How do you want to ride?
When you want to challenge harder lines, try more technical sections, or just plain be comfortable on a bike, you don’t have to look further than a full-suspension bike. A lot of rider’s assume that comfort is the deciding factor in full-suspension, but the reality is how much you can improve the control and handling of the bike. Acceleration and braking ONLY work when the tire is on the ground. To do that well, you’ve not only got to have tires with good traction for the terrain, but also a way to keep the wheel on the ground. On a bumpy trail, its possible to have one or both wheels in the air at the same time. With full-suspension bikes, the goal is to minimize the bounce and keep the rubber on the road so to speak. Suspension bikes differ in the amount of travel they have. Travel is a measurement of the path of the wheels – basically how much they move up and down.
How Much Suspension?
There are a number of options in the category of full-suspension bikes. While exact amounts differ, it’s easiest to break them into 4 categories. The first is 100 mm (4″) bikes: these are cross-country (XC) rigs tailor made for most Midwest trails. 4″bikes include the Epic from Specialized and are ideal for many riders who want a little more cushion but still a lot of efficiency. This is also the primary choice for those who race.
The next category is the 120 mm bikes (roughly 5″). These are best for all-around use. Not necessarily a racer, but like to go fast. Still, a rider on a 120mm bike (like the Camber from Specialized) doesn’t like to be limited in where they ride.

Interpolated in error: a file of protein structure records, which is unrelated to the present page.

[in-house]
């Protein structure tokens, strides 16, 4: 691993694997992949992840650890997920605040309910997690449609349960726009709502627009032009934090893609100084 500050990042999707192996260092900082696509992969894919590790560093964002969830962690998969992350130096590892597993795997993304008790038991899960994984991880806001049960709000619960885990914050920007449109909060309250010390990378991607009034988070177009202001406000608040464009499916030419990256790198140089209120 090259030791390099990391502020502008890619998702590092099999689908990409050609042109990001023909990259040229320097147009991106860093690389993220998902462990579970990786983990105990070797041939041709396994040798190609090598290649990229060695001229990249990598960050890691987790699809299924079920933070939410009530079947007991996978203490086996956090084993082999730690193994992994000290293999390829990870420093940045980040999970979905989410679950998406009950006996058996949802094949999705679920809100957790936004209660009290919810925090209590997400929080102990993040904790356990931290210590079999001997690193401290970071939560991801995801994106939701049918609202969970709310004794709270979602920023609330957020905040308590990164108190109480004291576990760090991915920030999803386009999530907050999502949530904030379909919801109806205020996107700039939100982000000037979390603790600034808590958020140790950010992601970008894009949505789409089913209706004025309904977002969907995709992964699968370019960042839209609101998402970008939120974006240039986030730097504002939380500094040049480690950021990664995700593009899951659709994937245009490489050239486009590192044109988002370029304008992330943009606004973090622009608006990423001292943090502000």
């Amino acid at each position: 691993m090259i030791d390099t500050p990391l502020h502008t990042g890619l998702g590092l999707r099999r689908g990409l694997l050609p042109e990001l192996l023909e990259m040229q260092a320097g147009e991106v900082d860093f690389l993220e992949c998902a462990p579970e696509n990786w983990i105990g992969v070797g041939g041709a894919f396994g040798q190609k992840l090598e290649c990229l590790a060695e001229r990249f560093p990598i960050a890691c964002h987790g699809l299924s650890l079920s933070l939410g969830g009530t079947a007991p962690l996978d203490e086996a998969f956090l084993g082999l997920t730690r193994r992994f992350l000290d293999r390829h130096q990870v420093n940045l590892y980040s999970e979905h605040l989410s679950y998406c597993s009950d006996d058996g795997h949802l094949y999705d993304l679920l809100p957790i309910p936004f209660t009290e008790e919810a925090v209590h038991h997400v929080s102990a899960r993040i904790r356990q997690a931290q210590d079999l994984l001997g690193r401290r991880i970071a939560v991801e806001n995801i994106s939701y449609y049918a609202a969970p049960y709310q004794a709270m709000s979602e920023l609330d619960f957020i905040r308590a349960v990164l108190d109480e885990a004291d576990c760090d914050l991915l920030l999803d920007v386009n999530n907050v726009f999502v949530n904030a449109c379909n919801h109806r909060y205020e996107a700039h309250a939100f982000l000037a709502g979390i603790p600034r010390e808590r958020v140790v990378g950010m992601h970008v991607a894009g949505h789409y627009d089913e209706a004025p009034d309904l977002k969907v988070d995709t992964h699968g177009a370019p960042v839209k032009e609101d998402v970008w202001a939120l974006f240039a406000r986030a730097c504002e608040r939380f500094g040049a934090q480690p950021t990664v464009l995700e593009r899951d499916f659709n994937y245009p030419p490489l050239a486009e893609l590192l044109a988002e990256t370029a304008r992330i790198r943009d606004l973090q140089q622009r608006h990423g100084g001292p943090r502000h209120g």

140 mm bikes (5.5″) are the top end for most riders in the Midwest, though as trail design becomes more technical, there is a home for these and more for riders who want it. 140 class bikes are the true jack of all trades. This is a bike for riders who like to travel for riding, but don’t want to invest in separate bikes for different terrain. Fully capable pedaling uphill and a blast on downhills, bikes in this category include the Stumpjumper FSR from Specialized.
The final category of bikes are those at 6″ of travel and more. If you’re looking for one of these bikes, you’ve typically had some time riding, you know how you ride and where you ride. There are tradeoffs for more travel like less efficiency climbing for a bigger smile descending. Erik’s stocks a few of these bikes such as the Stumpjumper FSR EVO models, but other models like the Enduro and Demo fall into this class as well.
Full-Suspension Mountain Bikes
Full-suspension bikes ride best when set up properly – knowing rider weight (dry weight plus gear on ride) is important to setting up the suspension to get the most out of it. There’s a lot of tuning that can be done to improve the handling, but before test riding any bike, make sure it’s set for you.
Surface: Unimproved, trails can be made of dirt, gravel, rock or loose surface. Single track or wide open fire roads.
Riding Style: Riders who want to go faster, further or just to ride more comfortably.
Ride distance: Dependent more on rider ability and experience. A properly fit bike is the most important part in performance.
Extras: Suspension set up is key. The bike should squat slightly (what is called ‘sag’) when you sit on the saddle.
Fit Notes: Rider position differs from model to model, with bikes like the epic being more forward – as the suspension increases in travel, the rider position will generally become closer to vertical (though never straight up and down).
Examples: Specialized; (by travel from short to long) Epic, Camber, Stumpjumper FSR, Stumpjumper FSR EVO, Enduro, Status and Demo for men; Myka FSR and Rumor for women.
In the next installment we’ll discuss the place of “Fat” bikes in mountain biking.